Do you ever feel like you are searching for the proverbial needle in a haystack? You know the geocache is just right there and yet you have no logbook to show for your efforts. So close to giving up, you make one final search and there it is! The elusive geocache and logbook are found. Our Geocache of the Week, The First in Wales (GC2BA), presents this challenge to cachers who journey to the moorlands of Wales to find this historic cache.
Placed in February of 2001, GC2BA was the very first geocache in Wales and is currently one of the oldest active geocaches in the world. Although the cache was originally placed by Glyndwyr, The Gecko’s have since taken over ownership.
According to The Gecko’s, geocaching was very different back in 2001, “Due to the lack of caches at that time people were prepared to travel a long way just to find one cache and so at that time caches were generally placed in outstanding locations that required a considerable walk to get to them. The First In Wales is no exception, it is in an isolated location far away from civilisation and requires quite a hike across open moorland to reach it. The weather here can be quite changeable and if you read the logs you will find several people who have left their parking space in good weather only to find it snowing by the time they reach the cache!”
While the weather can change quickly over the moorland, on clear days cachers will be treated to extensive panoramic views of the surrounding moorlands as they walk to GZ (ground zero). The coordinates lead cachers to an area of many rocks scattered across the landscape, creating nooks and crannies to search through in order to find the cache container: A large brown ammo can. It can blend in well against the rocks, and it may require moving several stones to find the geocache.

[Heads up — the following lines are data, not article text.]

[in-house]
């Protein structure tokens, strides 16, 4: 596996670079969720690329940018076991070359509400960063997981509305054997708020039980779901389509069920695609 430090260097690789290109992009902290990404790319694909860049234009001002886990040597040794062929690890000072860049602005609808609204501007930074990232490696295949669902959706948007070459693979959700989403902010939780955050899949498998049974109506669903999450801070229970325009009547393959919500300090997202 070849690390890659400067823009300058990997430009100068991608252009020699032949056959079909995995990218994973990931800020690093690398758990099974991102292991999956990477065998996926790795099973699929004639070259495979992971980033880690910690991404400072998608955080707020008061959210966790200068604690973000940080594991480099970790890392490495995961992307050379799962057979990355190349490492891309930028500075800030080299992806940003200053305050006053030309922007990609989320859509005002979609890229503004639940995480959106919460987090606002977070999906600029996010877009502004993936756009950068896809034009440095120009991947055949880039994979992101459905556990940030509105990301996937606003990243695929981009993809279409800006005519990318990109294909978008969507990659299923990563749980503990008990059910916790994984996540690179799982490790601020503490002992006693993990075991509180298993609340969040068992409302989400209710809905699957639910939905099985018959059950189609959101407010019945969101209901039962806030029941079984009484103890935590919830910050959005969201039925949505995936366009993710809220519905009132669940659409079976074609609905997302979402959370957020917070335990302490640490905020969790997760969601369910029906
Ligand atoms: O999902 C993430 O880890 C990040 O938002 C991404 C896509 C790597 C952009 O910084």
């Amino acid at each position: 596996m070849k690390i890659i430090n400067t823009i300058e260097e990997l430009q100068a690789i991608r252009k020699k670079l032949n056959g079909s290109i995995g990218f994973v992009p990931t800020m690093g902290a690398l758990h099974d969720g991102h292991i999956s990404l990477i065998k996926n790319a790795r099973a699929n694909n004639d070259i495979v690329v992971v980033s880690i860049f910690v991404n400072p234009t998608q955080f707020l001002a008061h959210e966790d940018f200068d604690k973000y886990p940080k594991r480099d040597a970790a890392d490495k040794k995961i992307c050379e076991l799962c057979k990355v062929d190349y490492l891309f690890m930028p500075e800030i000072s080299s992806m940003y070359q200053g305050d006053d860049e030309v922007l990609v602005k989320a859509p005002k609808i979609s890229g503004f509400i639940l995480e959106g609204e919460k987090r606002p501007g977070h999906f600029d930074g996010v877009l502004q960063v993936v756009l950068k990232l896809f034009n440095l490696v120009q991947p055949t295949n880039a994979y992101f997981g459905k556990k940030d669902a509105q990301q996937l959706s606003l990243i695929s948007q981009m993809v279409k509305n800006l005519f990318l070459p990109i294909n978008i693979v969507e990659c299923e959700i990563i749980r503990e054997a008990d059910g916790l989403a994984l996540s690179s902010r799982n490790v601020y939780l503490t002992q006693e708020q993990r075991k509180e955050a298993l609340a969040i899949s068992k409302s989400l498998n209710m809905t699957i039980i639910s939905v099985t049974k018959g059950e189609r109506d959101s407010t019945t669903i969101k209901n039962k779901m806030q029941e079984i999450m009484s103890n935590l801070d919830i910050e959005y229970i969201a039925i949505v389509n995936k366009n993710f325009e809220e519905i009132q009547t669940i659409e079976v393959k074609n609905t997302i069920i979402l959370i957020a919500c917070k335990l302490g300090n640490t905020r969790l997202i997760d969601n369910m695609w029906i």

The Gecko’s recommend bringing spoiler photos with you to help pinpoint this needle in a haystack hide. Even then, GC2BA can prove to be a tricky geocache to find in a sea of rocks! According to cacher pr2105 in their log, “When I got to GZ the task looked bigger than I thought but set about searching while trying to line up rocks – after 20 mins and on the point of giving up, I read one log and moved a bit lower where I found the lovely old box almost straight away. Thanks for this awesome cache.”
The Gecko’s add, “The cache has recently had its 1000th find and it has been around for nearly 20 years so it is not found that often. However more recently it has had an increase in visitors with people planning holidays around finding this cache just to help fill their Jasmer grid!”
While finding the geocache can take patience, cachers who persevere are rewarded with a geocache hidden in 2001 that is still delighting cachers almost 20 years later. As cacher Moody von trapps wrote in their log, “This cache would have got a favourite point just for the fantastic views from here, but throw in an ammo box and the fact it is the first in Wales and still going strong, makes a FP certain.”
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Check out all of the Geocaches of the Week on the Geocaching blog. If you would like to nominate a Geocache of the Week, fill out this form.